To those of you who have been subscribing to Three Village Times, I appreciate your feedback, comments and following of local news in the Elmont, Franklin Square and West Hempstead areas. To the dedicated subscribers to the Floral Park Dispatch, I will push myself to create a fair and balanced approach to news coverage in the area, while keeping a hometown feel that we at Anton Newspapers work so hard to create.
We are in the middle of the High Holidays, two of the most important religious observances in Judaism. Rosh Hashanah, the Jewish New Year just passed and Yom Kippur, the Day of Atonement, (which is also the holiest day of the year for Jewish people), begins at sundown on Tuesday, September 25 and goes until sundown of Wednesday, September 26. Hope surrounds the former with meals including honey and apples (symbolizing a sweet new year) and challah bread (representing the cycle of the year) also being served. With reflection and repentance being at the heart of the latter, a number of sacrifices are made including no eating and drinking with the idea that the state of unease the body feels allows one to empathize with how others feel when they are in discomfort or pain. So to all our neighbors at Temple Sholom and the Bellerose Jewish Center, Shana Tova (a good New Year) and Tsom Kal ([an] easy fast).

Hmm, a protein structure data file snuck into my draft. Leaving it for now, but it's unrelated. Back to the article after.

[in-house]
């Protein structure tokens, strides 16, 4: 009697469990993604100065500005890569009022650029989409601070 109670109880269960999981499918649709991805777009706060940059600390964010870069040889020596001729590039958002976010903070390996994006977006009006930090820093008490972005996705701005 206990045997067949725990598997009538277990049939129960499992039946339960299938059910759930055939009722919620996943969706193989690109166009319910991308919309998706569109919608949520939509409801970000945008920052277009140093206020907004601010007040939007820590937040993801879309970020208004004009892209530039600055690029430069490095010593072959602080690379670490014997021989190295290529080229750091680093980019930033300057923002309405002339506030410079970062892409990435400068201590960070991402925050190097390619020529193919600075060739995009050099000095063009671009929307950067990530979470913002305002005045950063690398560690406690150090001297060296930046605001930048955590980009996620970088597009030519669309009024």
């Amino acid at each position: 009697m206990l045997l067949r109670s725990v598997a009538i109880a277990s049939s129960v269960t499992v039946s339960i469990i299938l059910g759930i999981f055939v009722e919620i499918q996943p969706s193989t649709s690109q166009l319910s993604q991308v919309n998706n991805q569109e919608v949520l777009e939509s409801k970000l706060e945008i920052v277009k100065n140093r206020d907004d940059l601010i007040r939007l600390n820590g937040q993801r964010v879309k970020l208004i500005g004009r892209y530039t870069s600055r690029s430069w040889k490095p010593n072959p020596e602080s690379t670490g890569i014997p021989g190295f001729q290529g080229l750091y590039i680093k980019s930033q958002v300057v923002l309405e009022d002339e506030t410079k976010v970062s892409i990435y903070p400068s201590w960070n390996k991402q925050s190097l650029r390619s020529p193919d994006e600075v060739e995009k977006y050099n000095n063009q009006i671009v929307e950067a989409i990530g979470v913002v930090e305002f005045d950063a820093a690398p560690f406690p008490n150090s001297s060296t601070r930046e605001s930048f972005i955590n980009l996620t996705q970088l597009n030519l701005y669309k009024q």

– Dave Gil de Rubio
It happened on the 11th anniversary of 9-11, and yet some still cling to the absurdity that violence in Libya where Ambassador Chris Stevens and three other Americans were murdered in cold blood was the result of a spontaneous action to some crude YouTube video vilifying the Prophet Muhammad and not the work of al-Qaeda or some other affiliate of the same genre.
When we are children we often play in the world of make-believe. This is entirely natural and is even an affirmative way to prepare ourselves for the realities of adulthood. But living in a world of make believe is unprofitable for adults (ask Walter Mitty), and dangerously foolish for statesmen. The facts are the facts. We live in a country of free speech and that being the case some hateful and nasty things are going to be said about Muhammad, the President of the United States, the Pope, the Virgin Mary and Jesus Christ. Protesting against those who hatemonger is one thing; but acts of violence are entirely something else. If we are going to adopt an attitude that it’s understandable that the Muslim world (there are now at least 20 Muslim countries where there have been either acts of violence or threats against U.S. Embassies and interests), reacts with homicidal hostility whenever some birdbrain bigot trashes venerated beliefs about the Muslim religion, than we might as well declare open season on Americans.
The Sound of the Life of the Mind (ImaVeePee Records/Sony Music Entertainment) is the first album by indie-pop trio Ben Folds Five in 13 years. The band’s namesake is best known for being a judge on the reality music show The Sing-Off, contributing music to the 2006 animated film Over the Hedge and penning the 1998 quasi-hit ballad “Brick.” This new collection of songs showcases Folds’ fusion of Billy Joel’s chops, Joe Jackson’s attitude and Todd Rundgren’s pop sense into new winning numbers like the rollicking “Do It Anyway” and the bittersweet lament “Thank You for Breaking My Heart.”